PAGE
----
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THE OMAHA SUNDAY BEE: MAY 21, 1911.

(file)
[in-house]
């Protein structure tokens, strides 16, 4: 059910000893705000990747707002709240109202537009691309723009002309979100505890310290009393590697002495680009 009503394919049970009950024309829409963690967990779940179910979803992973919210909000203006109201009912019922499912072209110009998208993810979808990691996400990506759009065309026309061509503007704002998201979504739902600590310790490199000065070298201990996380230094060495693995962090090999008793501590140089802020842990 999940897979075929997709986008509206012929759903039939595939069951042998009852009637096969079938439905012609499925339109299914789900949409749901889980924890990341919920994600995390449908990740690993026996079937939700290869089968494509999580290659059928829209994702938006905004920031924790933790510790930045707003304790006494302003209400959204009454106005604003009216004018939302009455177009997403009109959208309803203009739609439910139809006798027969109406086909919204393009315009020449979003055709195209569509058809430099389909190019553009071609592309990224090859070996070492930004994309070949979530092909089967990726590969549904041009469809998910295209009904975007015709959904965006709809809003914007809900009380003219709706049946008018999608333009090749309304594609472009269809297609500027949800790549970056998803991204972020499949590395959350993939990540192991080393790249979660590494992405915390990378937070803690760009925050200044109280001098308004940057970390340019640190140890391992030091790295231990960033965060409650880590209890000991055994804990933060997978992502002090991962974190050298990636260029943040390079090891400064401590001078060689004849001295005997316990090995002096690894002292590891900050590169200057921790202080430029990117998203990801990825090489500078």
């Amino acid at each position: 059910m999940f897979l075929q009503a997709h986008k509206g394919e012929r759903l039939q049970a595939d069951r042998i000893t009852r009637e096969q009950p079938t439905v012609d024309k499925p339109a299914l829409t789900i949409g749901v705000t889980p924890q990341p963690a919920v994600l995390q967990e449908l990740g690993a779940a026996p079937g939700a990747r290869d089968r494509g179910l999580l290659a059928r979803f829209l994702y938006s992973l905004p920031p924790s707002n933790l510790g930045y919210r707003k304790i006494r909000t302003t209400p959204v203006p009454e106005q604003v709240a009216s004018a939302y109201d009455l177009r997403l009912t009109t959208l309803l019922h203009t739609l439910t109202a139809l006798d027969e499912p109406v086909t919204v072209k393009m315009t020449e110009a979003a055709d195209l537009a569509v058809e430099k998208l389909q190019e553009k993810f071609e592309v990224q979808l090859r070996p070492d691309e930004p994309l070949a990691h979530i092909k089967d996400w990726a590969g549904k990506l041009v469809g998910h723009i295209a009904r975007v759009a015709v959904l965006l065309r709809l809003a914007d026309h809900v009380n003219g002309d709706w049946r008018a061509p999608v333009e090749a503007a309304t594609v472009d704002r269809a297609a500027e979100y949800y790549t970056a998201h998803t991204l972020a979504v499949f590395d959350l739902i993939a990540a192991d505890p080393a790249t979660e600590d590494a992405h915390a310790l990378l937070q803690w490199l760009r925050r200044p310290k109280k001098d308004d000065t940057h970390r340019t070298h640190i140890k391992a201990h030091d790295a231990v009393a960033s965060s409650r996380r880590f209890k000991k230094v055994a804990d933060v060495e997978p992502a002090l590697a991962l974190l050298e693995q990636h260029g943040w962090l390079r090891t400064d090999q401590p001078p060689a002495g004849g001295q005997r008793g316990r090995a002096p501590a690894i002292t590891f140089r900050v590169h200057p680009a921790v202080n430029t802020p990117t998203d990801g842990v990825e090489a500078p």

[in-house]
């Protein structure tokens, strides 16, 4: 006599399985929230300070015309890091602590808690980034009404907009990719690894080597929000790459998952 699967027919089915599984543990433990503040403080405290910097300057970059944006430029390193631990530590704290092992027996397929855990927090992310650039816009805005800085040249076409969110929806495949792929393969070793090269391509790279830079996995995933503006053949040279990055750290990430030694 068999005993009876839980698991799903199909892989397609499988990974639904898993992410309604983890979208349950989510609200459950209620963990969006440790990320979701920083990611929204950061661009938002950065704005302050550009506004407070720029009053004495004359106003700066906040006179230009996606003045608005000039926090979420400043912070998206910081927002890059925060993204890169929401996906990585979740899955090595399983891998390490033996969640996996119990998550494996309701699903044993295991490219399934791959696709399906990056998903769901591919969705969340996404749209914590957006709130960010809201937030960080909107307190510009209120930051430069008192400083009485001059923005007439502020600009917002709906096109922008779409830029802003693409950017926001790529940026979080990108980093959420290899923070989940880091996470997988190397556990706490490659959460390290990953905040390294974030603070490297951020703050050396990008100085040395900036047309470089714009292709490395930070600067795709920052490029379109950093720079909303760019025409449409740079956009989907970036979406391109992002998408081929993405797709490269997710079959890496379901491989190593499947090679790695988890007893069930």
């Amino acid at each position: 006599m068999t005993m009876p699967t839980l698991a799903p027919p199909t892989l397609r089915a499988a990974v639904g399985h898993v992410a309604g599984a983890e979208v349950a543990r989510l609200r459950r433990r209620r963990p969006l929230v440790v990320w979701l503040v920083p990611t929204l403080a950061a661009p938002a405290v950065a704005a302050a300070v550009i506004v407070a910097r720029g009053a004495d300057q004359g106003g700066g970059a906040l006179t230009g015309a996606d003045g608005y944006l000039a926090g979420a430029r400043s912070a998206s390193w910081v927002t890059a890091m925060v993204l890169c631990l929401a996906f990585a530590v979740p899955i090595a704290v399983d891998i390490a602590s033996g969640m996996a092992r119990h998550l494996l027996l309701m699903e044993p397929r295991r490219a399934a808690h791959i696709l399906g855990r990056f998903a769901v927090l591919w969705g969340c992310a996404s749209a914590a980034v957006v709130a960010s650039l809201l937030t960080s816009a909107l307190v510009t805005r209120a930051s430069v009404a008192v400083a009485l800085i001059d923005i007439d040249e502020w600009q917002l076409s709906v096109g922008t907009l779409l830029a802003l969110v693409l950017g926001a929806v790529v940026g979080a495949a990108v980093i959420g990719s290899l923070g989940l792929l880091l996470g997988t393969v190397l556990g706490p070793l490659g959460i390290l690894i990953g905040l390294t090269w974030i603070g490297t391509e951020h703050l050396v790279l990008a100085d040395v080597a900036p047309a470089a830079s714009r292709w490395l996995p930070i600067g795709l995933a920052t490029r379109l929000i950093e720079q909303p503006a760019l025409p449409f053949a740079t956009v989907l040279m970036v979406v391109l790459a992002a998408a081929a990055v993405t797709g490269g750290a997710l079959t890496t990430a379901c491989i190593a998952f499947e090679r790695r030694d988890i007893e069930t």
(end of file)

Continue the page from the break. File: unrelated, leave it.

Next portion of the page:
sj.-r ort-tMr : ---, Tr -r . nny iimwmm,, inn. 1,11m nimni ij 1 Hnrw. - . , i - 1 M l -if uawiQs&ma I N ' i I If STOCK CO. I ZARZARITA lYSCJmBs) rklKt 1 1 s . ARA UKHXlnDT8 coming li ca.".v the event of the weolt at thv uaiaha theater, even if the ty la for but a (Ingle per- rorn.ince. and that on Sunday nlsai. Thla wonderful woman 1 ;u; concluding a tour of the United Statei and Canada that has beon In proErese alnce laet fall, and during ivhlcVi eho haa covered the country from coost to ccaet and from the larger cltlce of Canada to the extreme outhern borflc.-, even croaslns the line Into Mexico at Juarea the day after plar luc at 1 Paso. Her tour has been but a repetition of the triumphs she had achieved at other timet In this country. All along the line she has nwt -with the highest of praise for her aotlng. her ability showing no sign of hor age, aha seeming to be possessed of the vitality and vivacity of a debutante, rath.ur than belg the ftGliUJ.vl. dged queen of the stage for almost haif a century. Sr-Vlifl:jrnhirat."an:l that'tells the story. Her tour will soon end, as she expects to sail early In Juno for Paris. It was a change In the route due to her decision to shorten her stay In America by a week that brought her Into Omaha en Sunday night. It was Sunday night or not at all. and so she was booked for Sunday night. Bhe will play "L'Alglon" hers, a piece that is new to Omaha. It was written for her by Edmond Rostand and deals with the story of the young son of the great Napoleon and his career In Austria. The little king of Rome, called In the play the duke of Rolohstadt, was soaroely able to toddle when his conquering father was overthrown and sent away to end his days In exllo. His mother was practically a prisoner In Austria, and here the young eaglet was reared under the supervision of Motternlch, who undertook to ?e to it that he knew nothing of the imperial eon quests of the man all Europe dreaded most It Is on this phase of the life of the prince that Rostand bullded his poetic romance. At the time of the play the boy Is beginning to feel the stirring man-within him, and his mother and the premier are concerned to keep him In Ignorance of his father's career. But be has learned the story, and in the grea scene of the play he overwhelms the plotters by a recital of the dead emporer s greatness, of his achievements on the field and In the council. But the fire of the aire burns low In the frame of the son, and, while he may aspire to the greatness, he has not the strength to realize bis plans. 8o the aglet at last beats out his lite against the bars of the cage, and the line of Napoleon ends. The play has soma wonder fully eloquent passages, and the role has always been a favorite with Uadame Bern hardt, because she is pafrlntlc, and It gives her a chance to glorify France. Her com pany haa been especially rehearsed In this drama, and she gives It with all the ap pointments essential to Its success. The time of the play Is 1830 and 1831' The curtain rises on a scene In the villa Maria Louisa, on the outskirts of Baden near Vienna. The archduchess and ladle! are gathered about the piano, b'tandlnr and sitting about the salon Are Prlnct Metternlch. chancellor of Austria, the at tach of the French embassy ; the Marqiilr da Bombelles. betrothed to Maria Louisa, and Theresa de Loget, the girl who Is to fall In love with the son of Napoleon. All are listening attentively to the music The aCfomtrjata duKa of Raluhstadt, airf feriujf from tuberculuais, joins the party. A as t Han so.dlers, standing near the en trance, greet him wits j"Long live Na poleon" a bo enters. llaUernlch la aogeied and his temper is evident to all the guests. The glory of the boy s IiUir is (every where. All Fra.ico la just then recovering from the Iiourbon rule and is looking upua the young nua as its only salvation. Kvery Incident serves to remind the young Na poleon of hU father. French tailor la brought before the young man and asks htm what fashion be would like his new coat to be. "Tri-oulor." la the answer. When the duke speaka the tailor reveals hiiudclf a a conspirator of the Bonapartlst party of France and the archduchess woman filter as the Countaa Napoleon Camera ta, a nloce of the first Napoleon. The tailor begs the oun? man to flee with him and mount the throne of France. Francis Charles rvfueo. "I am v not ready," he says. "Hefc.re I go I mi;st know positively that the people of Fiance want me." The tailor is told to roine back within a ) ear. The boy had never been told of the triumphs of his father. However, Fanny Esalvr, a dancer, has evaded the (aarj of the family and told him much tf the family history. At a conrervac with hi tutor the young man lets It be known that he knows everything. The curtain drops s the boy la listening to stone of tl.e triumphs of his father. The duke's cbiut room at aVlionbrunn la Uia on of the opening of the next act. Tba room Is be'ng inspected by the prtfect of polios, Scxiinsky. While the officer Is' gatheilng pieces of rPr from i:ndr tha desk the duke enters. Ha shouts: "I with you would bUck uiy boots a Uilla better. I I ca"-"v the event of the weok at !."VW A f l-ylT I ' Is for but a single per- , f ,. X f ' ' li''t'l forn-'inco. and that on Sunday a ' V J Ml -Ox rJ - II .11- J i"' ' f " 1 - . ' ' w f . ' ' . 5 r s t-" - ':-. ' "i'v. - ' Tour men are not efficient, and her la a letter you have forgotten." In the middle. of the scene tba Aroh- duehess Sophia enters. Sha brings back to him Count Prokesch, the friend who bad been banished by Metternlch. The duke Is afraid ha is not fitted for the plaoe should the chance ever come to him of be'ruj emperor. "I am not like other ira men's sons," he says. Then follows a pathetlo scene where the duke brings forth a box of wooden soldiers. "They were riven to me by Metternloh," he says. 1 "They are Austrian soldiers," says Prokesch. When he opens the box the soldUrs ar found to be soldiers of France. The duke, overjoyed, Is puttlnr the soldiers Into line when Metternlch en ters. He commands that the French sol diers be thrown away. The lackey who throws them away whispers to the duke that he will paint them French again. When Marshal Marmont Is brought 'to the duke he Is assailed bitterly as the traitor to Napoleon. Marmont, sick of treachery, joins the plot to plaoe the duke on the French throne. The next act, same location, finds Em peror Francis hearing petitioners. He grants one after another until he reaches a shepherd, who says he has been deprived of his land by his father's foes. "How touching," says Francis. " "Tls restored." When the chamberlain asks the shepherd's name the emperor stops, astounded at the answer: 'The duke of Reiohstadt, and the land Is France.." All the peltioners are dismissed and the emperor and the grandson have a touching scene, which ends by the emperor promising to restore the duke to the throne of his father, Metternlch enters and states the condi Greatest of " - .jfSs t't " - VvSV MM?' 8ARA1I EEr.NHAr.DT, tions on which the throne will be restored. The duke corns him. The emperor and the duke part In anger. Flambeau la on guard at the duke' chambers all night. The duke has arranged that If his grandfather falls him. he will leave a signal In the anteroom. He does so, leaving Napoleon's hat on the table. Metternlch enters, sees the hat. Metter nlch speaks to the hat, startled at the shadow of the man he had feared. While he is talking his eyes fall, on Flambeau, who haa dressed himself In the old uni form of the grenadiers. Flambeau refuses to allow Metternlch to pass to the duke's room, saying "the emperor sleeps." Flam beau Is forced to make his escape through a window. A strong scene follows between the duke and Metternlch, In which Metter nlch tells the duke he Is not the son of Napoleon; that he Is rather the son of a long Una of degenerate kings of Spain and Austria, the ancestors of his mother. Metternloh continues his conference with the duke and makes such a strong lmpres slon on him that at first he refuses to flee with the conspirators to France. He is again persuaded to flee when he 'sees the Marquis de Bombelles making love to his mother. The Countess Camerata goes to the masked ball impersonating the duke They change cloaks. The duke escapes to the rendezvous on the battlefield of Wagram. The countess goes on a tyrat of the duke's with Theresa de Loget. As the duke muses on the battlefield he hears that the oountess Is In danger. The oountess appears as he Is struggling with his followers after his refusal to go' for ward. She haa fought a duel and won, ana me police are not on her trail. A squad of police and the Prefect Sednlsky make their appearance. The duke Is de All Actresses 4-, . lj ' t , - "'v, . crted by the conspirators. Flambeau te malns alone to stab himself to death. The act ends when the duke, after listening to Flambeau's dying words, charges forth, sword In hand, when he hears the crsitb of approaching troopa, only to find his own regiment. The bedchamber of the duke at Schon brunn Is the scene for the last act. The dukes mother and the doctor are standing about him as he Is near death. The rlntl cum Is administered. The duke hears Theresa sobbing In the next room and realises he has heard his last msns. "Victory!" cries the Eaglet. "Hotrnes, that I may go snd meet my father!" lie dlrs while the women who love him weep about the bed. ' Ethel rarrymore will be seen at the Brandcls on Monday and Tues day, May 29 and SO, when Charles Frob tnan will present her In the double bill bv James Mstthew ftarrie. "Alice Sit-by-tbe-Fire" and "The Twelve-Pound Look." This Is the bill In which the actress was seen during htr ten weeks' season In New Tork and during her engagements in Chicago, Philadelphia and Boston. In these cities the bill was superlatively praised aa one which would be appreciated by all those who enjoyed the art of the dramatist, the skill of the player and bad the good of the theater at heart. Out of compliment te the Scotch dramatist the double bill Is called "An Evening with Barrle." The two plays show Barrle In different moods and If the playwright had never written "The Little Minister," "Peter Pen" or "What Every Woman Knows" It is said that "The Twelve-Pound Look," the piece de resistance on the bill, would be sufficient to establish his genius. This drama In tabloid form It runs for forty minutes In its unfolding must have been wrung from its author's very heart. It Is the most sinister arraignment which any successful man has given to that great god, Success. Pithily, concisely and with tremendous foro It shows the utter futility of success, and within Its narrow confines as regards time It unfolds material enough for several plays. Barrle wrote the play for Miss Barrytnore and In It gave to her a role In which ahe Is seen at her best. "Alios Slt-by-the-Fire," with which the bill opens, Is a three-act eomedy that Is full of sweet ness and humanity. The story deal with a mother who returns home after a long absence to find herself a stranger In her own household. She endeavors to win the love of her daughter, but this Is not easy, for Barrle with his playful satire shows the young girl's notions turned topsy turvy by the erotlo problem plays which she haa witnessed. Miss Rarrymore' s por trayal of the mother la full of charm. The leading man of the supporting oompany la Charles Dalton. F. Zlegfeld, jr.s' revue, "The Follies of 1910," conceded to be the largest and most diverting entertainment in the world, be gins an engagement of three days' dura tion at the Brandels theater, commencing Thursday, June 1. "The Follies," which Is In three acta and sixteen brilliantly Illuminated soenes, Is the work of Harry B. Smith, Qua Edwardes, Julian Mitchell and numerous others. The oompany pre senting the plto la made up of more than 100 well-known musical oomedy players and Includes such distinguished talent as Blckel and Watson, Bert Williams (for merly of Williams 4s Walker), Bobby North, Billy Reeves, William C. Bchrode, W, Wanla, Imperial Russian dancer; Qulgg it Nickerson, Charles Hsssong, Ad dle Toung, Charles Sorlbner, Harry Luok, Fanny Brloe, Shirley Kellogg, Floreno Gardner, Vera Maxwell, Arllne Boley, Evelyn Carlton, Lottie Vernon, Viola Jewell, Lydla Scott, Fawn Conway, Amy Webb', Trixte Cadlx, numerous others and seventy-five Anna Held girls. At the Boyd this week the Frank E, Mendelssohn Choir Festival A Few Straggling; Rotes from the Brilliant Seriei of Concerts that De lighted Thousands and Gave Omaha a Prominent Place on the Musi cal Map Detailed Statement of the , Receipts and Disbursements, And the first of the series of tlva an nual oonoerts to be given by the Men delssohn choir of Omaha, Thomas J. Kelly, conductor, conjointly with the Theo dore Thomas orchestra of Chicago, Fred erick Btook, conductor, has passed into history, and the verdict of those who at tended Is that musical history waa mads last Monday and Tuesday, t the Auditor ium. At this time, several days afUr the the event, the consensus of opinion has settled down to this one admitted faot, that Omaha; has reason to be proud of Its Men delssohh choir and ita talented director, Mr. Thomas J. Kelly. For some years the Thomas Orchestra haa acoompanled the Mendelssohn choir of Toronto, Canada (the finest choral organisation in North America), in Us ooncerta, and the Thomas orchestra has been In the habit of bring ing the Toronto organisation to Chicago for a musical festival every year or two. After the Monday evening concert and the Mendelssohn choir's presentation of ' the "Death of Minnehaha," the Thomas or chestra management made a tentative offer to the management of the Mendelssohn choir tor that organisation to give Its 1811 program in Chicago during the week pre ceding its presentation In Omaha that Is, to sing with the Thomas orchestra In Chicago one week, and then preaent ths same program with the Thomas orchestra in this city the next week. While It Is extremely doubtful If such a plan will ever be consummated. It certainly la a good thing to talk about. The executive committee of tho Men delssohn choir wishes to extend to ths Tuesday Morning Musical elub and Omaha Society of Fine Arts Us thanks for th- I spk'ntMd help rendered In securing th. necessary advance subscriptions for season tickets to make the affair a financial suc cess. The management of the Mendelssohn choir apprecloted als the faot that the endorsement of these two organizations mcj.n. a great deal more than the subscrip tions secured, and Is grateful accordingly. The work of the special committee from the Omaha Society of Fine Arts, which had charge of the decorations of the Auditor ium, was appreciated by all. Everything was In such good taste, the plan so well conceived and so beautifully executed that all of the many who attended the concerts were delighted. This committee consisted of Mesdamrs C. E. Johannes (chairman), Mrs. F. P. Klrkrnd ill, Mrs. W. A. Redlck. Mrs Werren r.lackwell and Mrs. Iowrie ''-!::lo. -'.. tie -.vim porn rf the city and rurronniJIng torritory, and to the many riynrtrt" n cnl ti.uut tiinah.i who a!ded veltr ihtlr subscriptions, their encourage ment nnd practical help In other directions i the Mendelssohn cli lr wishes Tha Dee to ; extend Its thanks anl appreciation. I Following 4s a ntateinent of receipts and I expenditures for the three concerts, sub mitted by the executive coinmlttoe of the . Mendelssohn choir, from which It will he 'seen that after paring all bills, there will ! bo a balance of about (2.000, which will be divided by the choir and the Thomas or ,' ohtstra: ! RECEIPTS. raid In t7,W7 00 fctlll due 7J.0O-t7,71.00 DISBI'RiSEXVlENTS. Orchestra and artUts H"00 00 Qumk of canvass l0.7t Long Stock company will present one of the most Interesting bills of their engage ment, an acting version of "Carmen." In this the story of the famous Biset opers is preserved, the only difference being that it Is presented by actors Instead of singers. It tells of the coquetry of the beautiful cigarette maker of Seville, the dashing Ion Jose, who sacrificed his position among the grander of Spain and became an out law for love of her; of Kscamllln, the toreador, and all the jealouny between the two men. It la accompanied by scenes In the life of the outlaws, of the bull ring snd of the crowded city of Seville, with the colorful background of Spain, always lending to the romance the wsrm tinge of hot. passionate llf". Miss Sullivan will have the nnme part and Mr. Remington will be Don Jose. The others In the com pany will be well cared for In the cast and a fine scenic production will be pro vided. The first performsnre will be st a matinee this sflernoon, and the bill will run all week. The dream of Lloyd Ingraham's life Is about to be realised that of heading a oompany entirely of his own selection.' He points with pride to the Qayety s summer company. Both Mr. lng.ahain and the management of the Qayety feel that there never will be any doubt about the company being well, enough patronised to remain all summer at the Oaycty. A new play will bs offered every Sunday afternoon. During the week there will be matinees Tuesday, Thursday and Saturday. For the Introductory bill opening this afternoon there will be offered Edward E. Rose's ex cellent play, "The Sptnders," which Omaha saw at the Boyd theater four or five sea sens ago with William II. Crane In the leading role. Mr. Pollard, the leading man, is cast as Percival Bines and Miss Fischer, leading woman, will have a chance to dis play some pretty dresses to advantage In the character of Avis. Mr. Luskmoor, the juvenile, opens In a young English fop, while Mr. . Jennings and Mr. Nelson will be seen In suitable character 'roles. The Ingenue, Miss Gilbert, will have the role of Phyche Bines and Miss Buckham, the sec ond woman, Is .a scheming matchmaker. Edith Spencer will play Avis' friend and chaperons, Mrs. Van Glest, while Mr. Crane will have the William H. Crane laart of old Peter Bines, the mine owner, which role will enable him to still further estab lish himself In the good grace of his legion of admirers. The company will present "The Return of Eva" the second week of the engage ment. This play has never been seen. In Omaha and was used as a starring vehicle for Bertha Galland over the Bhubert cir cuit of theaters. "As you know," said Manager Johnson of the Oaysty last night, "our season of sxtravagansa and vaudeville closes with tonight's performance. At various tlmoa during the season I assured myself that as soon as the last one of the ladles' dime matinees should be played I would ascertain as a matter of both curiosity and satisfaction just how many ladles had patronised those week-day bargain en tertainments. "I find that we had played 228 matinees, to which women were admitted to oertaln seats at a dime each. The total number of these tickets sold for the 228 matinees Is 71,647, an average of 119 each week-day matinee. This does not lnolude the women who purchased matinee tickets at the reg ular price, nor the hundreds upon hun dreds of women who have attended the evening and Sunday or holiday matinees all season. It certainly does emphasise the claim I made when we started to play our line of bookings a year ago last De cember that our audlenoes would be made up of women to the same extent, or more so, as any theater In Omaha." Advertising and printing.. Auditorium, including cost of stage, eto Decorations Music Miscellaneous 683.27 601.90 173.96 63.20 22.27 8.535.83 Balance.. 12,183.67 It seemed that all the surrounding towns, cities and states must have been repre sented at tha concerts. Sioux Falls, S. D., and Sioux City, la,, had delegations here, while large parties from Lincoln and Fre mont enjoyed the programs,' and even from Holdrege came Interested listeners. Mr. Whitehtll, the baritone, was born In Marsngo, la-, and some of Mr. Whitehall's old neighbors came on to hear him sing. One remarkable thing characterised the singing of "The -Elijah" Tuesday evening which reflects credit not only on the choir and orchestra, but on tha great audlenoe whloh filled the Auditorium. Owing to the delay In tha arrival of the audience (and this Is not the particular thing, referred to as reflecting credit on the audience) the concert did not begin until 8:46 instead of 8:15, the time set, and in consequence the last note of the oratorio waa not sung until seven minutes to 11, and although it was an exceedingly sultry evening nut a person left the hall either from balcony or arena. The last rehearsal of the Mendelssohn choir for the season will he held at Ed ward Crelghton assembly hall, Eighteenth street, tomorrow, Monday evening, at 8 o'clock, when plans for the next season will be discussed. As previously an nounced the concerts next year will be ;lven during the wek beginning April 21. : is planned to enlarge the choir and those who ccn template identifying them Stivea w in the oigani.atlon should give thalr names either In person or by tele phone to the secretary, Mr. .A. A. Wede mryer. Army building, or to Mrs. T. A. Lwls, membership sccre:ary, or the names can be left with Mr. Pryor at A. Hospe company or given to any member of the Mendelssohn choir. Work will be gin In earneet In September on. tha U12 programs, which will bo vt.y interesting. Although no effortis being made to se cure subscription pledges fur next season several have already been made by people who were so dellgh:ed with the concerts that they wished to give some substantial token of their appreciation, and one lady lots engaged an eight-seal bx for the remaining four annual festivals. A significant thing in connection with the recent conceits was the fact that utter the Monday evening performance loss than a duxen of the elaborate printed programs of the series were left In the theirs st the Aud.toiium. The people all took them home, showing how Interested they were in the various numbers, and the note relative thereto. Kruno Slelr.del, the 'cellUt, was the guest of Mr. and Mrs. W. II. Koenig, dur ing bid stay In town. They are old friends. Among me works under contemplation for presentation next year are "Olat Tryg vaaon." by Orleg; "Hiawatha's Departure," by Coleridge Taylor, which U the third of the thru Illawatlia series, the "Death of AMI JEHKXTI. THIS SUNDAY NIGHT AT 0 PRECISELY X.AST AT'BABAJVCX, OT Til W0SID8 OBSATE8T AKTISTS SARAH axd rib own coMPimr Ato CUMVX.ETS rmosucTioBTS rmoac ni HIATEB IA1AK ItlMBAlOT, FABI8, FRANCE, Streetloa of W. T. Connor Cd,"o"uoHrAr,d'' L'AIGLON It la requested that tba audience be seated at 8:00 O'clock, ths curtain rising preolssly at that hoar. ritlCKH, $1.00, B2.00 mid $.1.00. TIHS. MAY 29-30 CHAKLKS FROIIM.iN Presents ETHEL BARRYMOREty TwLmSm Alice-SH-bjr-the Fire and The Twelve Found (0O) Look LMI (UNDER MANAGEMENT OF V H. M. GARNET J Will Open Saturday Afternoon, May 27 The Ball Room in the New Pa vilion is the Finest in the West Rowing, Bathing, Bowling Other Amusements Mat. Humlay. Tues., Tliurs. and Saturday. Frank E. Long's Company The Last Week of this Company. , Nana Sullivan and Associate Players Presenting CAR.IV2EN 1000 Seat at only 10 cents. Hotel Rome Summer Garden Opening Tuesday, May 23, 8 p. m. Huster's Orpheuci Orchestra High Clasi Moving Pictures New Program Every Evening. Passion Play Sunday Evenings. Coolest Place In Omaha. Experts. in charge of Finest Soda Fountain la the West. ADMISSION 10 CENTS. Ladies and Children Given Special Attention. Minnehaha" beim the second, and 'Hia watha's Wedding Feast," which has been given here, being the first. Mr. Kelly and Mr. Stock are both rather favorable to the Grieg number, and In all probability this beautiful composition will have a place on tha 191J festival program. Some mixed choral work by Arensky with 'cello obli gate will probably be selected, having Bruno Stelndel In mind. The Mendelssohn rhnir also has Verdi's "Requiem" well in hand and therj Is some demand for that. but In all probability It will not be given until the third or' fourth of the annual festivals. There Is also quite a general de mand for a repetition of the "The Elijah" next year, but this probably will not be itnnii although it is hoped that Mendel ssohn's "Et. Paul" may be taken up and presented st some or tne annual tesuvais Elgar'a "Pream of Gerontlus" Is another number to be studied. For next year's con rrta tt Is Dlanned to take up some number by Bach, and some good modern work by n American composer, such as Horatio Far ker'a "Hora Novinslma" Is under contem nl&tion. The Mendelssohn choir will also continue Its work on unaccompanied choral numbers and part songs, In which particu lar branch or cnorai singing u nas acnievea such great success. SUCCESS ATTENDS EFFORTS How a Loral Institute Is Going Kor vrard la Prt trruir nt of L'nfor tnnate Men. Success has be?n the best word with the Neal Institute. 1M2 South Tenth street. since this famous cure for the drink habit has been given to the people of Omaha and the west. Testimonials of the highest kind have come into tho management of the Institute both from those who have taken the treatment and from those who have had frlenils In the Institute. The Neal Institute does not attempt a half way cure. It gets the lasting results that re lieve men of their desire for alcohol. It builds up a strong body, where liquor has taken out the strength and nerve. The local Institute Is ne of the most success ful of the Nenl Institutes. During, the attt few months many case have come before the inutltutu and the best results have been secured. The In stitute Is rarldly becoming one of the most famous In tne country and Its patients are always praising the good that is done for them. Am Irish (iestlrinna'i Wit. Not every pun Is as good as one credited to a Dublin gentleman of loriK axo by the a'Jtur of a recent hook, ei. titled "In Many l.and." George IV. on his islt to l'utlln in 121. met at a reception Sir 1'Mllp Cranipton, ire. and s grealett sur geon. "In what braneh of tlia service is that magnificent looking man?' his majesty asked. The gentleman to whom the question was put was too polite to hint that the king was mistaken In SJi'potnng that the distinguished surgeon wus a naval or military officer. hire," he replied "he Is a general In the Mincers." Youth's Companion. AMI HKMKMTS. ri COMING June 1-2-3 MVir Largest and Most Diverting Musloal llntertalnuwnt la the World. ZIECFELD REVUE FOLLIES OF 1910 Original Jardin Da Farla, Hew Tork Osst, and 75 A VITA HILD OIBX.S T8 HI BO I'D Theater pn,CE8:" ToniBht, 8:15; Mat., 2:15 i0c d 200 TbtvCoolest Theater In Omaha. Nights, 10c, 20c, 25c raaa IT'S OOOO SUMMER SEASON AX.Z. wim BTAJSTMO MATINEE TODAY TBI LLOYD INGRA1IAF.1 STOCK CO. In a Bcenlo Production of Edw. E. Rose's Excellent Play "THE SPENDERS", As played by Wm. H. Crana at Boyd's Theater several seasons ago. MR. INGRAHAU In MR. CRANE'S ROLE Thla Play Navar Befora Presented by Any Omaha Stock AFTI1 SUV DAY BIGHT SB I 'Of t the Gross Re ik Ocelpts for the flr.t SJ week will be given to the Visiting iiuraes Associa tion Sick Baby Fund. summeb rmioiai ?.Tm10c-25c aw Tues., Thars. and Sat. Mats. IOC, aoo. Next Week "Tha Return of Eva." f h'rtittfjiii'i'mrf mm -rfi -ninum 1 THE DANISH STUDENT SINGER'S American Concert Tour AT. THS OB7HEVM TKXATZB Sunday, May 88, 3il6 p. to., Monday, May 89, 6:15 p. m. Chorus of Klfty Selected Voices, un der Patronage of Crown Prince Christian of Denmark. Including Mr. Helge Nlssen, lead ing bas baritone of the Royal Lan ittli Opera of Copenhagen, Mr. Olat HolLeli, tenor; S. Lev y Huh n, conduc tor, rliolr master of the Royal Dan ih Opera. I!tnical iivent Extraordinary Tickets now on sale at Myers-Dillon Drug Htore. Tickets muy be exchanged for re erved seat tickets ut the Ornheum theater box office on Krida" end Sut urday. May iU-::7; regular public sale) cf tlrkets jt Orpheum theater on Funduy and Monday, May 28-a RIVER VIEW PARK corrocx en with, Mgrs. CBETB. NEBRASKA Located three miles up tha Bis: Blua River " An Meal spot for camping and flahlnc the lover of outdoors will find her in abundance all thirds ahich maka rough ing It desirable. " A heat line vt gasoline launches. A flrbt-cla uinlng 'line prins vi ' iing water. EITIBT1IU1UNTI Band Concerts - Base Ball Croguet and Down TennU (irounds Collages aud t.nts lu tent at reason. abl I ales. WALTER B. GRAHAM IIAItlT().K Studio, Suite 404-8 Boyd Theater. rn I ft-m trlntil iris a mini nttnAntk - a chtuKe. iSe ial clam for Ttai-hftra during ayetV nujuuivr. I utui uVr rU.glO nl Jn lit; ilka, i'sui. A